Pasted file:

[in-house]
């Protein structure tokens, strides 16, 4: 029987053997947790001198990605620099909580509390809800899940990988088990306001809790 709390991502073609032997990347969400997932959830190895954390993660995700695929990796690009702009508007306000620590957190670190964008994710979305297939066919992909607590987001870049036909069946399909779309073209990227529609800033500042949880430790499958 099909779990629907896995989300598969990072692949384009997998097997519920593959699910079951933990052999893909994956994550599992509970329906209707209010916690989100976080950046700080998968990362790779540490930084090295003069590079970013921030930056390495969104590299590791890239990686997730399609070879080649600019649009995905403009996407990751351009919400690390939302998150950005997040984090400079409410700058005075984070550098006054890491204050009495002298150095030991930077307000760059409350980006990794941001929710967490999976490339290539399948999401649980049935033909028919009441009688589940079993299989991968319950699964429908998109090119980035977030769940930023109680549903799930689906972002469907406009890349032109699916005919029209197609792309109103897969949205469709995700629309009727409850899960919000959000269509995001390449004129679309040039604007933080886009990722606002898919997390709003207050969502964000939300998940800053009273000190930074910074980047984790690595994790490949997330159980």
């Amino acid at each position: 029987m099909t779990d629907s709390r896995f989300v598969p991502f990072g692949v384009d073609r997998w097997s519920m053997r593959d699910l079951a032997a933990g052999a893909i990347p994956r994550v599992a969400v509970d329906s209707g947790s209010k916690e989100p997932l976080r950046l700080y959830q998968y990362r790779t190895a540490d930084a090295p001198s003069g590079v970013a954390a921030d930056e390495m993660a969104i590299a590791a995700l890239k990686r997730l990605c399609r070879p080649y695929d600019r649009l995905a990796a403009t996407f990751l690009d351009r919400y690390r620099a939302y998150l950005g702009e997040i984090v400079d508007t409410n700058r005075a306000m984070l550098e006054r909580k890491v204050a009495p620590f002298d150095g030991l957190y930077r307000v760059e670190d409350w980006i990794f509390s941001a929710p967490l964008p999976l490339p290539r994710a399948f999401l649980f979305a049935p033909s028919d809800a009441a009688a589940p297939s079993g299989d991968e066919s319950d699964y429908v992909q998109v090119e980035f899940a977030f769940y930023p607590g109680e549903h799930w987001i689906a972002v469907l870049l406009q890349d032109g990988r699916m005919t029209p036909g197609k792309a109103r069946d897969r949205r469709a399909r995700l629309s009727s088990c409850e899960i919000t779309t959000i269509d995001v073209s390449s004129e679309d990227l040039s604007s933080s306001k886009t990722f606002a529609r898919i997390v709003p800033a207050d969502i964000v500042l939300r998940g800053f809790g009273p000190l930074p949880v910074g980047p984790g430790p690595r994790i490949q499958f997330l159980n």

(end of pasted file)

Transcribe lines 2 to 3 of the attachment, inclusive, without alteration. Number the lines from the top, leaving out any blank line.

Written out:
């Protein structure tokens, strides 16, 4: 029987053997947790001198990605620099909580509390809800899940990988088990306001809790 709390991502073609032997990347969400997932959830190895954390993660995700695929990796690009702009508007306000620590957190670190964008994710979305297939066919992909607590987001870049036909069946399909779309073209990227529609800033500042949880430790499958 099909779990629907896995989300598969990072692949384009997998097997519920593959699910079951933990052999893909994956994550599992509970329906209707209010916690989100976080950046700080998968990362790779540490930084090295003069590079970013921030930056390495969104590299590791890239990686997730399609070879080649600019649009995905403009996407990751351009919400690390939302998150950005997040984090400079409410700058005075984070550098006054890491204050009495002298150095030991930077307000760059409350980006990794941001929710967490999976490339290539399948999401649980049935033909028919009441009688589940079993299989991968319950699964429908998109090119980035977030769940930023109680549903799930689906972002469907406009890349032109699916005919029209197609792309109103897969949205469709995700629309009727409850899960919000959000269509995001390449004129679309040039604007933080886009990722606002898919997390709003207050969502964000939300998940800053009273000190930074910074980047984790690595994790490949997330159980």
């Amino acid at each position: 029987m099909t779990d629907s709390r896995f989300v598969p991502f990072g692949v384009d073609r997998w097997s519920m053997r593959d699910l079951a032997a933990g052999a893909i990347p994956r994550v599992a969400v509970d329906s209707g947790s209010k916690e989100p997932l976080r950046l700080y959830q998968y990362r790779t190895a540490d930084a090295p001198s003069g590079v970013a954390a921030d930056e390495m993660a969104i590299a590791a995700l890239k990686r997730l990605c399609r070879p080649y695929d600019r649009l995905a990796a403009t996407f990751l690009d351009r919400y690390r620099a939302y998150l950005g702009e997040i984090v400079d508007t409410n700058r005075a306000m984070l550098e006054r909580k890491v204050a009495p620590f002298d150095g030991l957190y930077r307000v760059e670190d409350w980006i990794f509390s941001a929710p967490l964008p999976l490339p290539r994710a399948f999401l649980f979305a049935p033909s028919d809800a009441a009688a589940p297939s079993g299989d991968e066919s319950d699964y429908v992909q998109v090119e980035f899940a977030f769940y930023p607590g109680e549903h799930w987001i689906a972002v469907l870049l406009q890349d032109g990988r699916m005919t029209p036909g197609k792309a109103r069946d897969r949205r469709a399909r995700l629309s009727s088990c409850e899960i919000t779309t959000i269509d995001v073209s390449s004129e679309d990227l040039s604007s933080s306001k886009t990722f606002a529609r898919i997390v709003p800033a207050d969502i964000v500042l939300r998940g800053f809790g009273p000190l930074p949880v910074g980047p984790g430790p690595r994790i490949q499958f997330l159980n």